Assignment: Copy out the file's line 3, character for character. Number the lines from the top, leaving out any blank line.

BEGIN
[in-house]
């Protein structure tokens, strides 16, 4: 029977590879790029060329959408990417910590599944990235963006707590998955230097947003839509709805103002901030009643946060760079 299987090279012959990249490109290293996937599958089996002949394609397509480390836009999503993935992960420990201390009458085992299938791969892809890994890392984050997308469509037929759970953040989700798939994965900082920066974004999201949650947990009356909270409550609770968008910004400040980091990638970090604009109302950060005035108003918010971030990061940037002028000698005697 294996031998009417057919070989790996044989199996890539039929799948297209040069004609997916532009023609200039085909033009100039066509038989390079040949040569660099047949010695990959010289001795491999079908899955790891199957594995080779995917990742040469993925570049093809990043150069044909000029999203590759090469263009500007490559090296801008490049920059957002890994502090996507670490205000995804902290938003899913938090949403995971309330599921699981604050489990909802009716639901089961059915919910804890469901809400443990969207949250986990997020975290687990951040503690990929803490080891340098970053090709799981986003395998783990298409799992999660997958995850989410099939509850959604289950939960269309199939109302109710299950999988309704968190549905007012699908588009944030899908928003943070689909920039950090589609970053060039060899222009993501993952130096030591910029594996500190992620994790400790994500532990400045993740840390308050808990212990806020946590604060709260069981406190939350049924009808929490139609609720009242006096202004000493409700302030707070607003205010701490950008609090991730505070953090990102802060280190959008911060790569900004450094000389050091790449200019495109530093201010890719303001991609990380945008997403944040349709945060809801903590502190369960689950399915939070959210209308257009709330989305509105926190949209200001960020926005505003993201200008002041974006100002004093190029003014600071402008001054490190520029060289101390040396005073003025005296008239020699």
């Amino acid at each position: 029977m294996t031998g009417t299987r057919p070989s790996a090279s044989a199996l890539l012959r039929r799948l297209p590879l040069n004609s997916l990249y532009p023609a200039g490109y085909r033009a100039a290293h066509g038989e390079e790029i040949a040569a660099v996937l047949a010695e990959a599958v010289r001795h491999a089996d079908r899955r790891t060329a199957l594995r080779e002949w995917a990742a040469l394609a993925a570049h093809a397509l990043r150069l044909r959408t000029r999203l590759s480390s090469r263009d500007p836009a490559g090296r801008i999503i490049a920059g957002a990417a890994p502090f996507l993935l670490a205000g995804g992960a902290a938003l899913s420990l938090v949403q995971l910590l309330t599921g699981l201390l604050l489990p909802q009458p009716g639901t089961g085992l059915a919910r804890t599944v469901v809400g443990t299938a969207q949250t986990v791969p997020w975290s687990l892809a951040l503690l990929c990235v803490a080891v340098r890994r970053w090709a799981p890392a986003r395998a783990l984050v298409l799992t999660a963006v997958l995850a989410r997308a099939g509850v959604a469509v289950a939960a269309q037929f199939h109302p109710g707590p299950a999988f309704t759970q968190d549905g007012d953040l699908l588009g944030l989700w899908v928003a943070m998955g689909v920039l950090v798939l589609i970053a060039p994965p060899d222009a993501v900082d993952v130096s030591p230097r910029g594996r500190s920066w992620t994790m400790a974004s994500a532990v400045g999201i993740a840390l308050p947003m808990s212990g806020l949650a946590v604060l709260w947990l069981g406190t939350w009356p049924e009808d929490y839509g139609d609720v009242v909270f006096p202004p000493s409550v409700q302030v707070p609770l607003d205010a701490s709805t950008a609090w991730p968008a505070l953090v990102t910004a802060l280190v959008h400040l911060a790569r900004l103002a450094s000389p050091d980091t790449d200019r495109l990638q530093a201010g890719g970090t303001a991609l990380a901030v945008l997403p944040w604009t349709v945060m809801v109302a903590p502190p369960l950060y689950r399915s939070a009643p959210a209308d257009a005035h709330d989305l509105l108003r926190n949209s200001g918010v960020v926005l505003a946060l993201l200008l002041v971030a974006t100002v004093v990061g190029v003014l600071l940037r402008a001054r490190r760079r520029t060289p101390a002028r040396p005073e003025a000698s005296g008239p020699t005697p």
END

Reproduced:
């Amino acid at each position: 029977m294996t031998g009417t299987r057919p070989s790996a090279s044989a199996l890539l012959r039929r799948l297209p590879l040069n004609s997916l990249y532009p023609a200039g490109y085909r033009a100039a290293h066509g038989e390079e790029i040949a040569a660099v996937l047949a010695e990959a599958v010289r001795h491999a089996d079908r899955r790891t060329a199957l594995r080779e002949w995917a990742a040469l394609a993925a570049h093809a397509l990043r150069l044909r959408t000029r999203l590759s480390s090469r263009d500007p836009a490559g090296r801008i999503i490049a920059g957002a990417a890994p502090f996507l993935l670490a205000g995804g992960a902290a938003l899913s420990l938090v949403q995971l910590l309330t599921g699981l201390l604050l489990p909802q009458p009716g639901t089961g085992l059915a919910r804890t599944v469901v809400g443990t299938a969207q949250t986990v791969p997020w975290s687990l892809a951040l503690l990929c990235v803490a080891v340098r890994r970053w090709a799981p890392a986003r395998a783990l984050v298409l799992t999660a963006v997958l995850a989410r997308a099939g509850v959604a469509v289950a939960a269309q037929f199939h109302p109710g707590p299950a999988f309704t759970q968190d549905g007012d953040l699908l588009g944030l989700w899908v928003a943070m998955g689909v920039l950090v798939l589609i970053a060039p994965p060899d222009a993501v900082d993952v130096s030591p230097r910029g594996r500190s920066w992620t994790m400790a974004s994500a532990v400045g999201i993740a840390l308050p947003m808990s212990g806020l949650a946590v604060l709260w947990l069981g406190t939350w009356p049924e009808d929490y839509g139609d609720v009242v909270f006096p202004p000493s409550v409700q302030v707070p609770l607003d205010a701490s709805t950008a609090w991730p968008a505070l953090v990102t910004a802060l280190v959008h400040l911060a790569r900004l103002a450094s000389p050091d980091t790449d200019r495109l990638q530093a201010g890719g970090t303001a991609l990380a901030v945008l997403p944040w604009t349709v945060m809801v109302a903590p502190p369960l950060y689950r399915s939070a009643p959210a209308d257009a005035h709330d989305l509105l108003r926190n949209s200001g918010v960020v926005l505003a946060l993201l200008l002041v971030a974006t100002v004093v990061g190029v003014l600071l940037r402008a001054r490190r760079r520029t060289p101390a002028r040396p005073e003025a000698s005296g008239p020699t005697p």